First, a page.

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Germany is currently in the driving seat when it comes to innovation - thanks in part to the speed it’s developing new technologies like driverless cars.
In the World Economic Forum’s latest Global Competitiveness Report, Germany came top as the world’s most innovative economy, with a score of 87.5 out of 100 in the Innovation capability pillar - one of the 12 drivers of a country’s productivity.
It outperformed the US, the world’s most competitive economy, which came second for innovation (86.5), with Switzerland in third place (82.1).
According to the new index, the speed at which countries can adopt new ideas, methods and products will give them a competitive edge as the Fourth Industrial Revolution continues apace.
With traditional pathways to growth and success in flux, it’s no longer enough to rely on cost-cutting and efficiency, according to the Forum’s report.
Instead, those countries which can go from idea generation to the successful commercialization of a product the most quickly, within a fertile ‘innovation ecosystem’ of various factors, will have the greatest productivity.
This innovation ecosystem is measured by five sub-pillars as captured in the above chart: Commercialization, Interaction and diversity, Administrative requirements, Research and development, and Entrepreneurial culture.
But other factors determine a country’s ability to innovate, including ICT adoption, quality of education and intensity of competition.
Innovation capability had the lowest median score across all 12 pillars, at just 36 - showing how most countries are struggling to get all the factors in place.
Generally, high-income economies scored more highly on the key five sub-pillars, showing their innovation ecosystems are more developed.
The two ‘super-innovators’ Germany and the US stood out from other innovators such as Korea and Japan for the ‘softer’ drivers of innovation, coming under the Entrepreneurial culture and Interaction and diversity sub-pillars.
But no economy was a ‘perfect innovator’ and all have further to go to overcome the challenges and harness the opportunities presented by the Fourth Industrial Revolution.
Germany’s position as the world’s top innovator is due in part to the sheer number of ideas it comes up with - many in the automobile industry, where it’s focusing on digitally-networked mobility, driverless vehicles and electric mobility.
In the Forum’s index, the country that invented the MP3 player and fuel cell ranked 5th for patent applications, with 295.32 per million population.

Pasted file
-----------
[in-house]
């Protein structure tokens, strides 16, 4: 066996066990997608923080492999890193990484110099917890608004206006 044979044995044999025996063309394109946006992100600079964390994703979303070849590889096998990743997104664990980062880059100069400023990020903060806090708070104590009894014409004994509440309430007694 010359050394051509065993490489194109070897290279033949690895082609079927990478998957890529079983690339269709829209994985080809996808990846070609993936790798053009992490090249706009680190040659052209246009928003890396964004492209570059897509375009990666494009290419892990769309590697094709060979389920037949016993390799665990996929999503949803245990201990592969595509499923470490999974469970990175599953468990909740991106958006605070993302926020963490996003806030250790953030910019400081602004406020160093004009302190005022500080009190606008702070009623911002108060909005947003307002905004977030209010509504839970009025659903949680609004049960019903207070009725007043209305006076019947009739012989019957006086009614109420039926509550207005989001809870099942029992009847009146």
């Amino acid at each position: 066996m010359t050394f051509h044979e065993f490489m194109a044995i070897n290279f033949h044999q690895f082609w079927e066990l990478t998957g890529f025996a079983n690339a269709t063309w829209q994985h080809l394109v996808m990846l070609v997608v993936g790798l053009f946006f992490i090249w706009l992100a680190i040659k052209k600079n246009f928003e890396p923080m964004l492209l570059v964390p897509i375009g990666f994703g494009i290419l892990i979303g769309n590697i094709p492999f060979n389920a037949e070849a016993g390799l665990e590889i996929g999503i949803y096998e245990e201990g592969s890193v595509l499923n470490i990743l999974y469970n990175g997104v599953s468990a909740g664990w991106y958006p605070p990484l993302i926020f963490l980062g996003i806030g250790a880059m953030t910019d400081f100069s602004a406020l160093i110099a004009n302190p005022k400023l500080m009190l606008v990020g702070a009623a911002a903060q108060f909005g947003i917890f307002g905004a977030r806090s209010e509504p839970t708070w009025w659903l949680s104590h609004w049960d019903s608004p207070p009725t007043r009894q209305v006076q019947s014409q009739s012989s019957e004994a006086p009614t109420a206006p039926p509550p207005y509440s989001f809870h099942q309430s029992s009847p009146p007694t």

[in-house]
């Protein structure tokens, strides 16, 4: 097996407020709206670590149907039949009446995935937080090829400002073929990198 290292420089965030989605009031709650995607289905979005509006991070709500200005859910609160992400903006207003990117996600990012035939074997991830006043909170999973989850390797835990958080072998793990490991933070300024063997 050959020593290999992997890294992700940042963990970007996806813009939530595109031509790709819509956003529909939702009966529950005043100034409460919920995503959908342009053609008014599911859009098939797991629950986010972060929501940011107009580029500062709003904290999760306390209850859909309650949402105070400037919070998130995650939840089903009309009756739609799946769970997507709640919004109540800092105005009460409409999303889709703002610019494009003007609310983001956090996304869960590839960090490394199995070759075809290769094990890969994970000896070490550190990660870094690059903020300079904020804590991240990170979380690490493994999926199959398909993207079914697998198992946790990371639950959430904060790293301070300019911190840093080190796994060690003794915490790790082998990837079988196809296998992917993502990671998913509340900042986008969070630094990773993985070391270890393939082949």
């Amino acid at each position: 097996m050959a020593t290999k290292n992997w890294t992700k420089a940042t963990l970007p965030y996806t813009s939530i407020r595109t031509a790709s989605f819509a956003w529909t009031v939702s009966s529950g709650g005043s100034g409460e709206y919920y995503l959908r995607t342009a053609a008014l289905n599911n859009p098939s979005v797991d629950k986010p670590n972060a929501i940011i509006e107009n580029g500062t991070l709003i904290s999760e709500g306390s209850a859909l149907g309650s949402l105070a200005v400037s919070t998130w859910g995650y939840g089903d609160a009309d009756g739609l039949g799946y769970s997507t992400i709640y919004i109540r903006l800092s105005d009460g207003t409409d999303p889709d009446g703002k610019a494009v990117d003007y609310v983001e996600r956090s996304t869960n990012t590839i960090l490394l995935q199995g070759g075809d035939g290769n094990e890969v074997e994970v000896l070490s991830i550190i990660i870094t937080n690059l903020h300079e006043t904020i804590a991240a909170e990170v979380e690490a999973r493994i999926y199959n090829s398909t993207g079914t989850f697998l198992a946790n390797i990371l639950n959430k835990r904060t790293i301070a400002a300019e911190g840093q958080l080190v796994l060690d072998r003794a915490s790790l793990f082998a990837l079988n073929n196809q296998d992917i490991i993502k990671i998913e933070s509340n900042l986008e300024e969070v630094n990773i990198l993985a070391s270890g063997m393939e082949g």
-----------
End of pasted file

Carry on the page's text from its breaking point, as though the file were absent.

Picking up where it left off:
The index also found that a high degree of buyer sophistication (66.1) meant companies were being constantly challenged to innovate, while innovators benefited from a vibrant business sector to bring innovations to market (81.6, 2nd place).
To achieve this, it spends 2.9% of GDP on research and development (R&D) - in 10th place.
While some governments responded to the global economic crisis by cutting spending on R&D, Germany actually increased funding for small and medium-sized enterprises and e-mobility projects.
In 2016, its Gross Domestic Expenditure on R&D (GERD) was back to pre-crisis levels, at 123 billion in purchasing parity dollars (PPP$), according to the 2018 Global Innovation Index, which ranked Germany 9th.
This commitment to R&D means that German carmakers are now shaping the future. In 2017, 2,633 patents were applied for in the area of driverless vehicles, a 14% increase on 2016. Volkswagen, the biggest carmaker in the world, spent 11.6 billion euros on R&D in 2017, placing it 5th in the world for R&D spend behind Amazon in first place with 20.1 billion euros.
In 2017, a total of 128,921 patents were registered with the German Patent and Trade Mark Office (DPMA), the largest in Europe and the fifth largest in the world, and one in three patent applications in Europe came from Germany.
As the DPMA explains: “Protecting innovative companies makes the individual firms – and Germany as a location for industry – more competitive. Consumers also profit from innovative products.”
But none of this innovation would be possible without public and private research institutions. In the Forum’s index, Germany came third for the quality of its research publications and fourth for the quality of its institutions, scoring 100 for each.
It has more than 1,000 public and publicly funded institutions for science, research and development, almost 600 research and innovation networks and clusters, and 614,000 staff in R&D including 358,000 researchers.
The country’s main goal, as outlined by the Federal Ministry of Education and Research in its High-Tech Strategy, is for science and industry to work together to “move Germany further down the path to becoming the global innovation leader”.
Its seeks to find “creative answers to the urgent challenges of today, whether sustainable urban planning, eco-friendly energy sources, personalised medicine or the digital society”.
From the Forum’s Global Competitiveness Report, it seems Germany is right on track.